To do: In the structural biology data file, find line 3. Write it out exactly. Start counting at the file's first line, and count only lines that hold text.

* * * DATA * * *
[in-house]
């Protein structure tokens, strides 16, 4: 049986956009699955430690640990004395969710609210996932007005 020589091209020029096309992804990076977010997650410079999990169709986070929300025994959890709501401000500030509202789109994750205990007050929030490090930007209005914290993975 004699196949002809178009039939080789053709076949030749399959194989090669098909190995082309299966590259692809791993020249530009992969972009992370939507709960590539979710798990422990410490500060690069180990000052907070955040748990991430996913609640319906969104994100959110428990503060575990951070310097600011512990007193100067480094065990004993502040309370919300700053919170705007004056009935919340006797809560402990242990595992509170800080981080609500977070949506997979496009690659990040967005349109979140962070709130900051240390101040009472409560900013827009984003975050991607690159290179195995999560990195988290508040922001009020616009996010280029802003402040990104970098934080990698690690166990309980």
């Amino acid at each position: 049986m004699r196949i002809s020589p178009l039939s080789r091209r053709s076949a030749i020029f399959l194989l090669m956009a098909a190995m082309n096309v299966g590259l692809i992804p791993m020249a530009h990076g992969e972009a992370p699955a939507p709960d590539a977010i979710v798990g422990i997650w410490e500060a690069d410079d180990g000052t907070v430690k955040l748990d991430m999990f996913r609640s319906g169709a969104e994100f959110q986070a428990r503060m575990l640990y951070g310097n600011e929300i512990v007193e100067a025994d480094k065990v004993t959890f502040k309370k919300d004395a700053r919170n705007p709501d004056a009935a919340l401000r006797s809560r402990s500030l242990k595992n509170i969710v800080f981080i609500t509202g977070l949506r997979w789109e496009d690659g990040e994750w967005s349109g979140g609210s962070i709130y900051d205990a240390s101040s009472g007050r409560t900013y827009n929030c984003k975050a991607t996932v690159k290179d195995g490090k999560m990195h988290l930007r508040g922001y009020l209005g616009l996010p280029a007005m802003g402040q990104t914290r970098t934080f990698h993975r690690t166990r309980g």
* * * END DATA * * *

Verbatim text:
């Amino acid at each position: 049986m004699r196949i002809s020589p178009l039939s080789r091209r053709s076949a030749i020029f399959l194989l090669m956009a098909a190995m082309n096309v299966g590259l692809i992804p791993m020249a530009h990076g992969e972009a992370p699955a939507p709960d590539a977010i979710v798990g422990i997650w410490e500060a690069d410079d180990g000052t907070v430690k955040l748990d991430m999990f996913r609640s319906g169709a969104e994100f959110q986070a428990r503060m575990l640990y951070g310097n600011e929300i512990v007193e100067a025994d480094k065990v004993t959890f502040k309370k919300d004395a700053r919170n705007p709501d004056a009935a919340l401000r006797s809560r402990s500030l242990k595992n509170i969710v800080f981080i609500t509202g977070l949506r997979w789109e496009d690659g990040e994750w967005s349109g979140g609210s962070i709130y900051d205990a240390s101040s009472g007050r409560t900013y827009n929030c984003k975050a991607t996932v690159k290179d195995g490090k999560m990195h988290l930007r508040g922001y009020l209005g616009l996010p280029a007005m802003g402040q990104t914290r970098t934080f990698h993975r690690t166990r309980g």